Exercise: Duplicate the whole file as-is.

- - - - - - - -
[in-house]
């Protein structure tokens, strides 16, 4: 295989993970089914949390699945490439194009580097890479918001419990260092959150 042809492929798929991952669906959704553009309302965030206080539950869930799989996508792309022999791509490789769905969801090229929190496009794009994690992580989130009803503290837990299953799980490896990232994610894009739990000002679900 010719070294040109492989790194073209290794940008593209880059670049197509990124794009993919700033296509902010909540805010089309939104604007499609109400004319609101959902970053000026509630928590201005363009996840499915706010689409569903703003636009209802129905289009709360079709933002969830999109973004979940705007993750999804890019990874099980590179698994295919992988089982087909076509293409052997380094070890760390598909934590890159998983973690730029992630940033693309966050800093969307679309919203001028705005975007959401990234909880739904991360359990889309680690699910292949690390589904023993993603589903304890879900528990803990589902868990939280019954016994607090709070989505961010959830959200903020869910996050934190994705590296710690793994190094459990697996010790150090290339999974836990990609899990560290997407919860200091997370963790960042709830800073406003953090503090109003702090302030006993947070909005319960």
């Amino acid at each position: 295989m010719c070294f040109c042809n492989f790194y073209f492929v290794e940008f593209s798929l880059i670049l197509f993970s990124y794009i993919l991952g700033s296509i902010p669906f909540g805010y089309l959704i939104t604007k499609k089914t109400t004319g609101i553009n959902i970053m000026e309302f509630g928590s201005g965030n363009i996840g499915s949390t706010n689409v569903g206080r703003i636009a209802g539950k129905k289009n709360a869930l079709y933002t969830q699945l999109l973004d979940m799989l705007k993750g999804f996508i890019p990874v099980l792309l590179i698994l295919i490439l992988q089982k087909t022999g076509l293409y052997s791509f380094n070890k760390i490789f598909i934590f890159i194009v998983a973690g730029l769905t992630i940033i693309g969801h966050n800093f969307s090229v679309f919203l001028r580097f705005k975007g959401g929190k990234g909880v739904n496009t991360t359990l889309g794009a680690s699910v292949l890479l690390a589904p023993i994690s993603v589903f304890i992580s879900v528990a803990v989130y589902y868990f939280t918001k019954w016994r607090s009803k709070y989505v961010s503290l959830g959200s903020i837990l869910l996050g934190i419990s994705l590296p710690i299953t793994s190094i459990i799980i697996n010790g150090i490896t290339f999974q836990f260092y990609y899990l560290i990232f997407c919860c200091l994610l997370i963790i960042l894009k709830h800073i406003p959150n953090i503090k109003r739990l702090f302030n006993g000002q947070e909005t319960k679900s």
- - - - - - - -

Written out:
[in-house]
């Protein structure tokens, strides 16, 4: 295989993970089914949390699945490439194009580097890479918001419990260092959150 042809492929798929991952669906959704553009309302965030206080539950869930799989996508792309022999791509490789769905969801090229929190496009794009994690992580989130009803503290837990299953799980490896990232994610894009739990000002679900 010719070294040109492989790194073209290794940008593209880059670049197509990124794009993919700033296509902010909540805010089309939104604007499609109400004319609101959902970053000026509630928590201005363009996840499915706010689409569903703003636009209802129905289009709360079709933002969830999109973004979940705007993750999804890019990874099980590179698994295919992988089982087909076509293409052997380094070890760390598909934590890159998983973690730029992630940033693309966050800093969307679309919203001028705005975007959401990234909880739904991360359990889309680690699910292949690390589904023993993603589903304890879900528990803990589902868990939280019954016994607090709070989505961010959830959200903020869910996050934190994705590296710690793994190094459990697996010790150090290339999974836990990609899990560290997407919860200091997370963790960042709830800073406003953090503090109003702090302030006993947070909005319960």
């Amino acid at each position: 295989m010719c070294f040109c042809n492989f790194y073209f492929v290794e940008f593209s798929l880059i670049l197509f993970s990124y794009i993919l991952g700033s296509i902010p669906f909540g805010y089309l959704i939104t604007k499609k089914t109400t004319g609101i553009n959902i970053m000026e309302f509630g928590s201005g965030n363009i996840g499915s949390t706010n689409v569903g206080r703003i636009a209802g539950k129905k289009n709360a869930l079709y933002t969830q699945l999109l973004d979940m799989l705007k993750g999804f996508i890019p990874v099980l792309l590179i698994l295919i490439l992988q089982k087909t022999g076509l293409y052997s791509f380094n070890k760390i490789f598909i934590f890159i194009v998983a973690g730029l769905t992630i940033i693309g969801h966050n800093f969307s090229v679309f919203l001028r580097f705005k975007g959401g929190k990234g909880v739904n496009t991360t359990l889309g794009a680690s699910v292949l890479l690390a589904p023993i994690s993603v589903f304890i992580s879900v528990a803990v989130y589902y868990f939280t918001k019954w016994r607090s009803k709070y989505v961010s503290l959830g959200s903020i837990l869910l996050g934190i419990s994705l590296p710690i299953t793994s190094i459990i799980i697996n010790g150090i490896t290339f999974q836990f260092y990609y899990l560290i990232f997407c919860c200091l994610l997370i963790i960042l894009k709830h800073i406003p959150n953090i503090k109003r739990l702090f302030n006993g000002q947070e909005t319960k679900s």